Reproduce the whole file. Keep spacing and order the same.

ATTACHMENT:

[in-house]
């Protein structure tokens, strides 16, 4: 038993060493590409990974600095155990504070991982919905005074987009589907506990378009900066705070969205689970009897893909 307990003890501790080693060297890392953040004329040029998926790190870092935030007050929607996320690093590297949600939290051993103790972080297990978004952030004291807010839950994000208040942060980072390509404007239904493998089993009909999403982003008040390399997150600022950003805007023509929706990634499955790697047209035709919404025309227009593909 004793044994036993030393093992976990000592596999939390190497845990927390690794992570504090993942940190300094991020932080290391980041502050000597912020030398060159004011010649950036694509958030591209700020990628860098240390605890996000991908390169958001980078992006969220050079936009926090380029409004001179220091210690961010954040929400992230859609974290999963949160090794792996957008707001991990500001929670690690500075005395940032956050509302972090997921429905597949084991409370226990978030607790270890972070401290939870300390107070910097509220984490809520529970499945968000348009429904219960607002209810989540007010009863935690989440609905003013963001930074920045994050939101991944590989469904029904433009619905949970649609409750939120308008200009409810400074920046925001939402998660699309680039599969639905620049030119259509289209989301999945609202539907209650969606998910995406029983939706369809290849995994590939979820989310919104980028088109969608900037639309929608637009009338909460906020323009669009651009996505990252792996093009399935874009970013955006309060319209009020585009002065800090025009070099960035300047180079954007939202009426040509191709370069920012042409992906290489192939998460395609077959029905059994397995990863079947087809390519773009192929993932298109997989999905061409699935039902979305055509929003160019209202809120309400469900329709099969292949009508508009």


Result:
[in-house]
């Protein structure tokens, strides 16, 4: 038993060493590409990974600095155990504070991982919905005074987009589907506990378009900066705070969205689970009897893909 307990003890501790080693060297890392953040004329040029998926790190870092935030007050929607996320690093590297949600939290051993103790972080297990978004952030004291807010839950994000208040942060980072390509404007239904493998089993009909999403982003008040390399997150600022950003805007023509929706990634499955790697047209035709919404025309227009593909 004793044994036993030393093992976990000592596999939390190497845990927390690794992570504090993942940190300094991020932080290391980041502050000597912020030398060159004011010649950036694509958030591209700020990628860098240390605890996000991908390169958001980078992006969220050079936009926090380029409004001179220091210690961010954040929400992230859609974290999963949160090794792996957008707001991990500001929670690690500075005395940032956050509302972090997921429905597949084991409370226990978030607790270890972070401290939870300390107070910097509220984490809520529970499945968000348009429904219960607002209810989540007010009863935690989440609905003013963001930074920045994050939101991944590989469904029904433009619905949970649609409750939120308008200009409810400074920046925001939402998660699309680039599969639905620049030119259509289209989301999945609202539907209650969606998910995406029983939706369809290849995994590939979820989310919104980028088109969608900037639309929608637009009338909460906020323009669009651009996505990252792996093009399935874009970013955006309060319209009020585009002065800090025009070099960035300047180079954007939202009426040509191709370069920012042409992906290489192939998460395609077959029905059994397995990863079947087809390519773009192929993932298109997989999905061409699935039902979305055509929003160019209202809120309400469900329709099969292949009508508009």